The recession is making it harder to protect the UK’s most at-risk historic buildings, English Heritage has warned
English Heritage this week unveiled its new heritage-at-risk register, revealing a ‘significant’ slow-down in the number of grade I and II* listed buildings being saved.
Simon Thurley, chief executive, said: ‘Local authority cuts, both in terms of funding and conservation staff, could result in catastrophic losses.’
He warned: ‘The fact that historic buildings at risk are getting harder to save is very worrying. Neglect is a slow, insidious process whose costly damage takes time to become clearly visible.’
The difference between repair costs and the end value of the 1,218 buildings and monuments on the register is now close £465 million, 10 per cent higher than just one year ago.
At a glance:
- 1 in 32 grade I and II* listed buildings are at risk
- 1 in 14 conservation areas surveyed are at risk
- 1 in 6 scheduled monuments are at risk
- 1 in 16 registered parks and gardens at risk
- 1 in 7 registered battlefields are at risk
- 1 in 6 protected wreck sites are at risk
Read English Heritage’s case studies below or search the register online.
Heritage at Risk 2010 register, case studies
Angel Croft Hotel, Litchfield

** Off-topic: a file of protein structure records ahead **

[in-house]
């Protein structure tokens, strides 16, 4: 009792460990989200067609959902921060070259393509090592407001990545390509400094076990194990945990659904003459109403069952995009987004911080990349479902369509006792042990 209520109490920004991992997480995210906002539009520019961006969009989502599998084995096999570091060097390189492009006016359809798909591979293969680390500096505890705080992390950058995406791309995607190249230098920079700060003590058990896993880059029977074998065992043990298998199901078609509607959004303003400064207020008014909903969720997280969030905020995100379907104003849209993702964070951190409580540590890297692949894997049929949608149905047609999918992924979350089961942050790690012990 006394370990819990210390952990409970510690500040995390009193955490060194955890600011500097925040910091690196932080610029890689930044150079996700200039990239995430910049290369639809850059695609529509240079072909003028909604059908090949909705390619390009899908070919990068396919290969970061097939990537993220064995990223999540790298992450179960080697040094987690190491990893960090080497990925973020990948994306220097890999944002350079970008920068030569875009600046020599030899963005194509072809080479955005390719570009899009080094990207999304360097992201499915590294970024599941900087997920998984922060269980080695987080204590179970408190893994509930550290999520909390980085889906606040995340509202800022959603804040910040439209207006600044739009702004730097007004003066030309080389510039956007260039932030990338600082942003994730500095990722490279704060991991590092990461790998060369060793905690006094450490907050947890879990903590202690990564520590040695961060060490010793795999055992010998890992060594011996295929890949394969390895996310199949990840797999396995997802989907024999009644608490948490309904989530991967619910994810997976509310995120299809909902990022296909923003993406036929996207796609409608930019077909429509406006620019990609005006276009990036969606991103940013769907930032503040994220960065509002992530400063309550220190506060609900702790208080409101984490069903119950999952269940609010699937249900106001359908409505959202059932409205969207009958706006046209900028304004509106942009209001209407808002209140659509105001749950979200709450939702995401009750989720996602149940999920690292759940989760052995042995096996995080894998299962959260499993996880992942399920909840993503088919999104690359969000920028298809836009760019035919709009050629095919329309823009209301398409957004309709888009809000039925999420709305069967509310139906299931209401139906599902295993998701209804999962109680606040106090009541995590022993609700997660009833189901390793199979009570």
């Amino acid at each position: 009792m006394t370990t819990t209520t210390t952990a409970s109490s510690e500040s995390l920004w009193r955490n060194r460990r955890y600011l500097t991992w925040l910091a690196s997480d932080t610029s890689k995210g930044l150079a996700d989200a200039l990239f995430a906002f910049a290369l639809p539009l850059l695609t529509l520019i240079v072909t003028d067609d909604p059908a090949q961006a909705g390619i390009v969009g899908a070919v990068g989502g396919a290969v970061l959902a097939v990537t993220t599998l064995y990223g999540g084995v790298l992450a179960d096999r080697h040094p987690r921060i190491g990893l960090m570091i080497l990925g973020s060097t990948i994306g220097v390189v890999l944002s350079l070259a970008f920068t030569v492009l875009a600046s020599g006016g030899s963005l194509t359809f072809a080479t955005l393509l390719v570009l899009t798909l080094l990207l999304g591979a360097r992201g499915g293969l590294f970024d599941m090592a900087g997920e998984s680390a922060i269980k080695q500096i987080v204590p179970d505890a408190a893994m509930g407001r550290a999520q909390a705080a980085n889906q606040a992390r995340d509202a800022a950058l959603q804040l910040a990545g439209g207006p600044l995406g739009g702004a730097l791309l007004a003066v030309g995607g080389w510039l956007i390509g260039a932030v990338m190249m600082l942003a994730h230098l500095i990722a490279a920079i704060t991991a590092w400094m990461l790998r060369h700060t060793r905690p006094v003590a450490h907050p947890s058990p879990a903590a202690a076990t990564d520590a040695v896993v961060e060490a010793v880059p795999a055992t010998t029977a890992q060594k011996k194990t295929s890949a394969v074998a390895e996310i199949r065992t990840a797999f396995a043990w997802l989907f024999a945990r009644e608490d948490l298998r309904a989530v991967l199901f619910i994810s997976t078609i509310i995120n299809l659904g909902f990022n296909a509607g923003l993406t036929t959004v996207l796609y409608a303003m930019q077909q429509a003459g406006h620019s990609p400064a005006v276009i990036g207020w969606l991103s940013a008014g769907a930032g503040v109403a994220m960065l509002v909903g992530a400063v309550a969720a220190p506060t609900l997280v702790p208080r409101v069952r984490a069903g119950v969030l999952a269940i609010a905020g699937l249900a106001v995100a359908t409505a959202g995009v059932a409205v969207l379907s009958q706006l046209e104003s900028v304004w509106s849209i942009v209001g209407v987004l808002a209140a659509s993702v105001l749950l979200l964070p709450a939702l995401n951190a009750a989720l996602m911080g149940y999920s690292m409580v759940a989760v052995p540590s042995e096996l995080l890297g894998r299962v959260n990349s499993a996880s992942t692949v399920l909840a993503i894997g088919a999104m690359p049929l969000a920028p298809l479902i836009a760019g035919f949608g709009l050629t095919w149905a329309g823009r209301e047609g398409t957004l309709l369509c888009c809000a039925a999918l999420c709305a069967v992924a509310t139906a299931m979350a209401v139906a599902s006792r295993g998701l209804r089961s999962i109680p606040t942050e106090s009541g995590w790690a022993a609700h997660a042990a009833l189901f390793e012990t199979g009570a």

Angel Croft Hotel occupies a prime location opposite the Cathedral on Bird Street in Lichfield and is listed Grade II*. It is a fine red brick Georgian town house built in 1750 with high quality detailing in the form of a deep plaster cornice and an impressive classical door-case. The building has an attractive set of eighteenth century wrought iron railings outside which are also listed. Both the hotel and railings are in a poor state of repair and have been on the Buildings at Risk register for more than ten years. This elegant property was built to impress and, despite its current condition, it continues to do so.
The hotel changed ownership two years ago and has been vacant ever since. The new owners were keen to invest in the building, and refurbish it as an extension to their existing hotel business in the town, but the economic downturn occurred just as these plans were going forward. With a crisis in business confidence, and consequent difficulties in raising funds, the project has faltered. Thieves have broken into the building and torn out all the copper water pipes - causing a major leak which has caused serious damage to ceilings and interior fittings and fixtures. The building is now in a very poor state of repair generally and is classed at being at extreme risk.
Following the failure of their plans the owners have put the property up for sale once more, in the meantime it lies vacant without a use and so remains at very great risk of further deterioration, decay and vandalism.
Hadlow Tower is the grade I listed folly associated with an otherwise demolished early nineteenth century country house in Kent and has been on the Buildings at Risk Register since its inception in 1999. Plans for the tower to be restored and brought back into use as a holiday let by the Vivat Trust have been developed.
The Heritage Lottery Fund and English Heritage have committed funding but the project has been delayed by approximately two years due to difficulties in securing funding from other identified sources that coincided with the global economic downturn in 2008. The Trust is now looking at a reduced scope of works that can be achieved in the budget available.